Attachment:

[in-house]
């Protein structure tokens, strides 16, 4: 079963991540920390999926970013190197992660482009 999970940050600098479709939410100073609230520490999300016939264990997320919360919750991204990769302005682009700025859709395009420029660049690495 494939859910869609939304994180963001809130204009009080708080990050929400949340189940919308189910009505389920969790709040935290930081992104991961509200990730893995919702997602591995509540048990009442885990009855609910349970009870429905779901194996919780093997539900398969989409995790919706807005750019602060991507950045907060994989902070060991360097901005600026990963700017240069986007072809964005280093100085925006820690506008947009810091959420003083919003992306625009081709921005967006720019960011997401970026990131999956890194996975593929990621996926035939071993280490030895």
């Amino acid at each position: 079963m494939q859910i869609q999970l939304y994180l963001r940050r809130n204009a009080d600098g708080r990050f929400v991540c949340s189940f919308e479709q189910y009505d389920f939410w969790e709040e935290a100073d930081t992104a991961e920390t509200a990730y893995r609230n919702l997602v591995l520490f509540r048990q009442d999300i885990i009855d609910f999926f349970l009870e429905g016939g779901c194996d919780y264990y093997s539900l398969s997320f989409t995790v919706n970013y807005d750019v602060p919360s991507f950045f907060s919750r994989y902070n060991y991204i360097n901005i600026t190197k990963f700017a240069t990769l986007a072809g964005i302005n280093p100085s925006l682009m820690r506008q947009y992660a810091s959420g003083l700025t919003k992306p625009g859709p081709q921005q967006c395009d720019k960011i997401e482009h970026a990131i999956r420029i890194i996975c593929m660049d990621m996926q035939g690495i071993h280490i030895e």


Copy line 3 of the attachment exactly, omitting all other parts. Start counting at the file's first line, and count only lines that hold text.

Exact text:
């Amino acid at each position: 079963m494939q859910i869609q999970l939304y994180l963001r940050r809130n204009a009080d600098g708080r990050f929400v991540c949340s189940f919308e479709q189910y009505d389920f939410w969790e709040e935290a100073d930081t992104a991961e920390t509200a990730y893995r609230n919702l997602v591995l520490f509540r048990q009442d999300i885990i009855d609910f999926f349970l009870e429905g016939g779901c194996d919780y264990y093997s539900l398969s997320f989409t995790v919706n970013y807005d750019v602060p919360s991507f950045f907060s919750r994989y902070n060991y991204i360097n901005i600026t190197k990963f700017a240069t990769l986007a072809g964005i302005n280093p100085s925006l682009m820690r506008q947009y992660a810091s959420g003083l700025t919003k992306p625009g859709p081709q921005q967006c395009d720019k960011i997401e482009h970026a990131i999956r420029i890194i996975c593929m660049d990621m996926q035939g690495i071993h280490i030895e």